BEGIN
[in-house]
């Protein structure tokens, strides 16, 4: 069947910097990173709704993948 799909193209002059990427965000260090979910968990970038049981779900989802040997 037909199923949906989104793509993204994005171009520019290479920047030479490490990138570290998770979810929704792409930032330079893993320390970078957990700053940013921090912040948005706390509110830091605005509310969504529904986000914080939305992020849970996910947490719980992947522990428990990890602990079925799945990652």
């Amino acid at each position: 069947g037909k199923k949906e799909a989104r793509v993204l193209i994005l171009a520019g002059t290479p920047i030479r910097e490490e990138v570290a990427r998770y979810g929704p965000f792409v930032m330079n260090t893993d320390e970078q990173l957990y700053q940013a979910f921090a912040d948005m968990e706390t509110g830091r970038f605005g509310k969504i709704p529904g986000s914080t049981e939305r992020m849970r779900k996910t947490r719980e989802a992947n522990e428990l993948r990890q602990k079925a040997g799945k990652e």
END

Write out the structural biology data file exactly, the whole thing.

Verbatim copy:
[in-house]
């Protein structure tokens, strides 16, 4: 069947910097990173709704993948 799909193209002059990427965000260090979910968990970038049981779900989802040997 037909199923949906989104793509993204994005171009520019290479920047030479490490990138570290998770979810929704792409930032330079893993320390970078957990700053940013921090912040948005706390509110830091605005509310969504529904986000914080939305992020849970996910947490719980992947522990428990990890602990079925799945990652």
């Amino acid at each position: 069947g037909k199923k949906e799909a989104r793509v993204l193209i994005l171009a520019g002059t290479p920047i030479r910097e490490e990138v570290a990427r998770y979810g929704p965000f792409v930032m330079n260090t893993d320390e970078q990173l957990y700053q940013a979910f921090a912040d948005m968990e706390t509110g830091r970038f605005g509310k969504i709704p529904g986000s914080t049981e939305r992020m849970r779900k996910t947490r719980e989802a992947n522990e428990l993948r990890q602990k079925a040997g799945k990652e």